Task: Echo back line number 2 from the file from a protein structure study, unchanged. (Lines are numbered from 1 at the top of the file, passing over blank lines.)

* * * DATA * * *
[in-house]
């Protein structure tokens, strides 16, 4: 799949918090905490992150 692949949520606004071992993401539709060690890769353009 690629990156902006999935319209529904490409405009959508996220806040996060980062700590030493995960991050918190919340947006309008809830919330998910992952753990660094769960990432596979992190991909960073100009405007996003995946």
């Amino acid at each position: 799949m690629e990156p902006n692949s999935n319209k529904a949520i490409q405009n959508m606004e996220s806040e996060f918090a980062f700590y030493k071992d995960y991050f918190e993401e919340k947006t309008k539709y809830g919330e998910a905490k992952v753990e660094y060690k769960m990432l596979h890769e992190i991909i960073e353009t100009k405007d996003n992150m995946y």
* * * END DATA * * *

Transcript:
């Protein structure tokens, strides 16, 4: 799949918090905490992150 692949949520606004071992993401539709060690890769353009 690629990156902006999935319209529904490409405009959508996220806040996060980062700590030493995960991050918190919340947006309008809830919330998910992952753990660094769960990432596979992190991909960073100009405007996003995946």